The school board thanked district administrators for developing the Elementary and Secondary School Emergency Relief (ESSER) framework after learning about the incoming funds in May, but several board officials questioned whether the proposal was sufficiently detailed and provided enough accountability.
“The ESSER funds are unlike other funding by the federal government in that it has a requirement to have extensive community input and outreach,” Mount Vernon District Representative Karen Corbett-Sanders said.
The ESSER III money will support school operations, cover increased workloads for Individualized Education Program (IEP) staff, aid academic interventions, address students’ social and emotional needs, help with translation services for students, and more.
The largest costs, as identified by district staff so far, would involve:
- $54.9 million for academic intervention
- $46.2 million for special education teacher contracts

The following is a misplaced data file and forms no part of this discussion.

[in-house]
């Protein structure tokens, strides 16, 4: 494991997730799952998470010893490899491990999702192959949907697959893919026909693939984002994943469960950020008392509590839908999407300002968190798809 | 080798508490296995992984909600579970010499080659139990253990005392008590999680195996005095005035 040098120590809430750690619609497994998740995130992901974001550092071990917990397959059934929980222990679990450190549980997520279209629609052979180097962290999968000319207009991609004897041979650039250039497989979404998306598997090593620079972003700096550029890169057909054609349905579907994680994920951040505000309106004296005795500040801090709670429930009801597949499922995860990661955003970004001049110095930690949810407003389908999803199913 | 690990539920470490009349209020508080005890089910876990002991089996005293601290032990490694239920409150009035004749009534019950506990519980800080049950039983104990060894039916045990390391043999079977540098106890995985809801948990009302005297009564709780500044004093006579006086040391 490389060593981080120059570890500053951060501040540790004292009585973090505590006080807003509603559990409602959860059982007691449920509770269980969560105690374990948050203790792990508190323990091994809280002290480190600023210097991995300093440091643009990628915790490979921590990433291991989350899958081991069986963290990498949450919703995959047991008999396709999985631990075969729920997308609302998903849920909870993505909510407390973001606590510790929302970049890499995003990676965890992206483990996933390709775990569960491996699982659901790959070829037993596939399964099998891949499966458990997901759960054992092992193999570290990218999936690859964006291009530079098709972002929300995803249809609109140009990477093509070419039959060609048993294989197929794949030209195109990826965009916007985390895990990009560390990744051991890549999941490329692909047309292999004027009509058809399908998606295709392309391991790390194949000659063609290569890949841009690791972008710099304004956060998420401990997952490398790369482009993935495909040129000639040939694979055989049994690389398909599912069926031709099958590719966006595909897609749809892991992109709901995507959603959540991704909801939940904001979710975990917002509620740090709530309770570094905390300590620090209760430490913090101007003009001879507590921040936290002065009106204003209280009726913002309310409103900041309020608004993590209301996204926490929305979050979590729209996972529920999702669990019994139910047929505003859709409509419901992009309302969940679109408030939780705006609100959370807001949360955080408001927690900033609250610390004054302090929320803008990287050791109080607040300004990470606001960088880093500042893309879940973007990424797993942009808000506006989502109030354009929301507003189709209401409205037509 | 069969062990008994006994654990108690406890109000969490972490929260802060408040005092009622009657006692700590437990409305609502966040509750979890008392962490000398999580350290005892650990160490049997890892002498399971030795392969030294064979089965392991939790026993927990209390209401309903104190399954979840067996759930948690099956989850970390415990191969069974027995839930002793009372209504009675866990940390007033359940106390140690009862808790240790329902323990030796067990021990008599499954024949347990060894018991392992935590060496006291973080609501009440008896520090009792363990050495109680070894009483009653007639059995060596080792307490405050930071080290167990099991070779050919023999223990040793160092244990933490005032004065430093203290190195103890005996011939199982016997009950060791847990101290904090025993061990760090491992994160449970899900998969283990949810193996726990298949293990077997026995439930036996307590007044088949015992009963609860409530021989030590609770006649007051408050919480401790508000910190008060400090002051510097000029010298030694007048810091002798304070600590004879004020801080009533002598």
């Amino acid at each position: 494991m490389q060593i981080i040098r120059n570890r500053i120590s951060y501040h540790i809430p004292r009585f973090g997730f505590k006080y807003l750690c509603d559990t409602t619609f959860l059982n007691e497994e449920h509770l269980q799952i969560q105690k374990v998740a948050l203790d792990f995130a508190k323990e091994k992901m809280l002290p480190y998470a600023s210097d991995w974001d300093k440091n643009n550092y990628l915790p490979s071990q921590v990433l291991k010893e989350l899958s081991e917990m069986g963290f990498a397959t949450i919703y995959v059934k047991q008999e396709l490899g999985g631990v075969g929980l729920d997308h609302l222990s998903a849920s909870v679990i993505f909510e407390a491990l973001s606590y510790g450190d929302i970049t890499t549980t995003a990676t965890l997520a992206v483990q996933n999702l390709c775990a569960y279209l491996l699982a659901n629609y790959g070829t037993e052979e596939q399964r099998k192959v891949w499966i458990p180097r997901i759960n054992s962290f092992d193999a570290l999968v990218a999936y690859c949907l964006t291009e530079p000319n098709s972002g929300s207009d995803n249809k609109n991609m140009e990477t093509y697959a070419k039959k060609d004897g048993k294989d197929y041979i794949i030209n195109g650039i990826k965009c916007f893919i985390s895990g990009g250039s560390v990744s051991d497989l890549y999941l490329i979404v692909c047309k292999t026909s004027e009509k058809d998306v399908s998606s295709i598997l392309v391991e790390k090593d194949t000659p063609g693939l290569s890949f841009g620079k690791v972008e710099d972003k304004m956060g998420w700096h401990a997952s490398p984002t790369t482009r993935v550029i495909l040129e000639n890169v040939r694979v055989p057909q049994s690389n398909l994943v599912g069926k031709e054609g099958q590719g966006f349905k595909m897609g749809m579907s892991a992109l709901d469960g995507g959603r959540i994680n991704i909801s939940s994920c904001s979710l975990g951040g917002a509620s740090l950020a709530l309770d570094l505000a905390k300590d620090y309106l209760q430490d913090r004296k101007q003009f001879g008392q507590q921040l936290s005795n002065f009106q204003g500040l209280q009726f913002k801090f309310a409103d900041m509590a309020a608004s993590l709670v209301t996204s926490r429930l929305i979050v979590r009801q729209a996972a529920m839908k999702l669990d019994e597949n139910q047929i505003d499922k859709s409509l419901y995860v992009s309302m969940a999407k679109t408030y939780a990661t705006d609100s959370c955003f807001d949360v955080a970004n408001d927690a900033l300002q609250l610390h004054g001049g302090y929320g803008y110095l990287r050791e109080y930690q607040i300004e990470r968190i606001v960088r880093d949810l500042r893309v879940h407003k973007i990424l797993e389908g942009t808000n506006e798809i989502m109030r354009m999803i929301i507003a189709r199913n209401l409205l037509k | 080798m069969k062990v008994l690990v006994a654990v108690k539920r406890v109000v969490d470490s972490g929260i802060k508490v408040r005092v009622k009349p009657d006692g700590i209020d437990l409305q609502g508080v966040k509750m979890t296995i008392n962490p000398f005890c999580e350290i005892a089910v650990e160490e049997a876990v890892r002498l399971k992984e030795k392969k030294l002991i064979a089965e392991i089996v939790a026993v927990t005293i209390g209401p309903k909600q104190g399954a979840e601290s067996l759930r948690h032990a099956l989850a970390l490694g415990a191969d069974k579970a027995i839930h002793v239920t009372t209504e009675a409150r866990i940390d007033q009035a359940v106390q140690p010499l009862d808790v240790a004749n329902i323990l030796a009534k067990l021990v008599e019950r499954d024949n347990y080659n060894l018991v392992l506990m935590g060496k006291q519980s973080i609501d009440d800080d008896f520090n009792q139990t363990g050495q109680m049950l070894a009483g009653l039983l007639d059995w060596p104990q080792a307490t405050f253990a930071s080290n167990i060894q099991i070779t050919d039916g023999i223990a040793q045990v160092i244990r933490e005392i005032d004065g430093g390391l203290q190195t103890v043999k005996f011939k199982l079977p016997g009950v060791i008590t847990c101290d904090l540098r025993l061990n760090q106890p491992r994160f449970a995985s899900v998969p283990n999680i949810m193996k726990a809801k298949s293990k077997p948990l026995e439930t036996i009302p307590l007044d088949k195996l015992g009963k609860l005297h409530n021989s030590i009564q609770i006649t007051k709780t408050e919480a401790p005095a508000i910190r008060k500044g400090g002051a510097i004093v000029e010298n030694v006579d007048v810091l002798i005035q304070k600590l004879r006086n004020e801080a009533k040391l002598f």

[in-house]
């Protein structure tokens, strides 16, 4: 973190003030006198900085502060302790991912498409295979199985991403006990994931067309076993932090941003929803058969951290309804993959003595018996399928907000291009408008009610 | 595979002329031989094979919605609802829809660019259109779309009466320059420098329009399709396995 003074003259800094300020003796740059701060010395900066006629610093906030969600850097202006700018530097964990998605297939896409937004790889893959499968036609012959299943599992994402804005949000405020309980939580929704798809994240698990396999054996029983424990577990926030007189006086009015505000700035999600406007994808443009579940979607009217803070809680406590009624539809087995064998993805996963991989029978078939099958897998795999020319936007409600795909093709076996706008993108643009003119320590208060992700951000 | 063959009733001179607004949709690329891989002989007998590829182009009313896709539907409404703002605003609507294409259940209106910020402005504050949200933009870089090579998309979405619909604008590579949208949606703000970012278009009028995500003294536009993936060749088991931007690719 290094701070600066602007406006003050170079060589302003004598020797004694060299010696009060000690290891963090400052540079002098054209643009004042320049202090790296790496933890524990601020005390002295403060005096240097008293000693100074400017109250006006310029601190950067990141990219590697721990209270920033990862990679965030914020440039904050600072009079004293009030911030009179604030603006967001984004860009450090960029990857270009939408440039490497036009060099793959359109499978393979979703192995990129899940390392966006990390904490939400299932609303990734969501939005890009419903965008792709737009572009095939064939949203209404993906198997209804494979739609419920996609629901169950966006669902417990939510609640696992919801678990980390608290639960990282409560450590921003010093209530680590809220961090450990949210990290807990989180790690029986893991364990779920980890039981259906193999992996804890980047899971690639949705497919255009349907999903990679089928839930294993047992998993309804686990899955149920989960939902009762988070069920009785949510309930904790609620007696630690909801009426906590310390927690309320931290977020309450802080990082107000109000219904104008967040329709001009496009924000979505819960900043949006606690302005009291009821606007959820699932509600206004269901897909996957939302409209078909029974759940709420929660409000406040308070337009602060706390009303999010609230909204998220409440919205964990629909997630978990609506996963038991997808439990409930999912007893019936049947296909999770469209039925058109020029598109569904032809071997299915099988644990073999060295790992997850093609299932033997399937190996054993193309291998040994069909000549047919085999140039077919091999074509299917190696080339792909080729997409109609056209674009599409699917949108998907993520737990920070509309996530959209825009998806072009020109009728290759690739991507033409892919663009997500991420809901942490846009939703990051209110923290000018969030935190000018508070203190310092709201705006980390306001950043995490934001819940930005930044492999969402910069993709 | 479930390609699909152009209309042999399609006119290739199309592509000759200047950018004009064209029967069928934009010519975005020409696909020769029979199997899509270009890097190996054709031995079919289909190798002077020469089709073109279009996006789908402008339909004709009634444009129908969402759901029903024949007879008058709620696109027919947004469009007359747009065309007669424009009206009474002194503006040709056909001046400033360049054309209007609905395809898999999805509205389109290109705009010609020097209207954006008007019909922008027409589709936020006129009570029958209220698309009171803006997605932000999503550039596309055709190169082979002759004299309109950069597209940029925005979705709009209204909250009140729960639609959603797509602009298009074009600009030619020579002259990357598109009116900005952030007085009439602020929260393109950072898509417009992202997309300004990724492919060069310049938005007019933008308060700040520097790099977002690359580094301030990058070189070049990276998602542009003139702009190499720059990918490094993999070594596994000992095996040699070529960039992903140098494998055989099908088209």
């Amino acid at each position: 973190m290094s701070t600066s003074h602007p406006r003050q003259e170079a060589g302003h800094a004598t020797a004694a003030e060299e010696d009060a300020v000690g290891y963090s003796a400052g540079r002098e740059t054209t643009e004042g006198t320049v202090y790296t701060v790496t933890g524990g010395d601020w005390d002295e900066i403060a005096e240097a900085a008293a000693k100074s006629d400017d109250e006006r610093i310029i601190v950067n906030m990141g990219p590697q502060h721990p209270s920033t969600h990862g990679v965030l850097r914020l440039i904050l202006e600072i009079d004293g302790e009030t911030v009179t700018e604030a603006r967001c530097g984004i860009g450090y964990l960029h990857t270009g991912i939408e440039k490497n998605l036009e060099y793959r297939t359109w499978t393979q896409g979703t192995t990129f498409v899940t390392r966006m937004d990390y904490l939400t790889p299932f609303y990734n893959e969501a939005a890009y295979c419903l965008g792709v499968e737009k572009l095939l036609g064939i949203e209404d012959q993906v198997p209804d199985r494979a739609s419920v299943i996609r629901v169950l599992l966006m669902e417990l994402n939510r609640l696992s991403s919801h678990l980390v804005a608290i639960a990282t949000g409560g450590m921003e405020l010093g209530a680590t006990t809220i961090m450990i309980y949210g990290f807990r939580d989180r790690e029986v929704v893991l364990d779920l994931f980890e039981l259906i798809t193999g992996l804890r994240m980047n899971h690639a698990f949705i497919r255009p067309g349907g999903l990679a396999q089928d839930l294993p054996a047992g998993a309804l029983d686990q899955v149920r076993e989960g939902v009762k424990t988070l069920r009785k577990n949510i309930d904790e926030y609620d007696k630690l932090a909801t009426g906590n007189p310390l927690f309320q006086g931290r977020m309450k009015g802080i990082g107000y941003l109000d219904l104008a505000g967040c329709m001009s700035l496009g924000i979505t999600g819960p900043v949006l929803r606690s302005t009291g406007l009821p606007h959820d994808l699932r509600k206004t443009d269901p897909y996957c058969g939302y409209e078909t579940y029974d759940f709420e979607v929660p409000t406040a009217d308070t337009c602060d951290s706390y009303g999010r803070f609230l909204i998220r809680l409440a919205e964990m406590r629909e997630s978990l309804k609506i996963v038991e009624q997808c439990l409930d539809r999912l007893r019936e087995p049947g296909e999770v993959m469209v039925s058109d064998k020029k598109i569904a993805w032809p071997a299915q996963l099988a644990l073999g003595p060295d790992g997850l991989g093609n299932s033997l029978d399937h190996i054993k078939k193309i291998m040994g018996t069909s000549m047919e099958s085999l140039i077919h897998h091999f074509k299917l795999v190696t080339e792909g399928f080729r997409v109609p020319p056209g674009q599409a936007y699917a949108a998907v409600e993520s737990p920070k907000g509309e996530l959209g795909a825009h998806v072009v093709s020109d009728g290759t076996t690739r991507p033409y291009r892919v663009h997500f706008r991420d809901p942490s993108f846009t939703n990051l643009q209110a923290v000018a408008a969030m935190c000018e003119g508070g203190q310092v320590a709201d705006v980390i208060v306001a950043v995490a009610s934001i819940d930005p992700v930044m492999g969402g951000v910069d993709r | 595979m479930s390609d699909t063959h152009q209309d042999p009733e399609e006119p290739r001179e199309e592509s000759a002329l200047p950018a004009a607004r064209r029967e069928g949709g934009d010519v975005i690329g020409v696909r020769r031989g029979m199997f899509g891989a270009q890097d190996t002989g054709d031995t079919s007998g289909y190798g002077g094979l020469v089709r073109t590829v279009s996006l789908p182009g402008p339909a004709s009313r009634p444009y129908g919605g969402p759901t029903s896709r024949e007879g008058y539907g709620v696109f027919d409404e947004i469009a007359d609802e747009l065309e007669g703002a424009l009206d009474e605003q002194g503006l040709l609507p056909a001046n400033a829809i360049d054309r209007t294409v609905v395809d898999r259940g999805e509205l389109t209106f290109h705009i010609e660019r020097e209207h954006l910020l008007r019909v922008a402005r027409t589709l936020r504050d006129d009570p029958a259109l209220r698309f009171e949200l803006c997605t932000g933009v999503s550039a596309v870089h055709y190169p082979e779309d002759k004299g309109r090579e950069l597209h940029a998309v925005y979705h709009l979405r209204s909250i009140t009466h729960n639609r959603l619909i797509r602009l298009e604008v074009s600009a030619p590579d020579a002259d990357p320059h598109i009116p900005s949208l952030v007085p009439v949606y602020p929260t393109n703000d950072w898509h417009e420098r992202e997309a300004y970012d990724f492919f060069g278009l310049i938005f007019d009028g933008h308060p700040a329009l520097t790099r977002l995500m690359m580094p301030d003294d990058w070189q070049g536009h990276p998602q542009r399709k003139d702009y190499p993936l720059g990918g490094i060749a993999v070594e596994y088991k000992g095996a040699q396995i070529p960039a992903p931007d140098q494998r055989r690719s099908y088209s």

- $23.3 million for social and emotional learning needs
- Nearly $20.2 million for summer 2022 learning
- Nearly $14 million for afterschool programming and transportation
According to an FCPS presentation about the program, the ESSER money should address the impacts of the pandemic especially for students who have been disproportionately affected, and at least 20% must be used to address learning loss, among other rules.
The money will come through the Virginia Department of Education from the American Rescue Plan Act that was passed by Congress and signed into law in March.
Corbett-Sanders said FCPS faces an Aug. 1 deadline for submitting a general framework to the state before giving a more specific plan for how it will spend the funds by Sept. 1.
“Rather than just greenlighting, ‘They’re giving us $188.6 million, we’re going to put it in a line item list,’ we felt that it was important to have a little bit more comprehensive planning around the ESSER funds grant,” Corbett-Sanders said.
With the board’s initial approval, Superintendent Scott Brabrand will present an official ESSER III plan prior to the board’s Aug. 26 business meeting. He will present more detailed information, including targeted goals, operational timelines, and accountability metrics in a September work session.
The board’s motion also stipulated that state-filed amendments to the plan that reach $100,000 or more must be authorized by the board.
The Town of Vienna is receiving a huge tranche of money from the American Rescue Plan Act (ARPA), but it’s still unclear where that funding is going.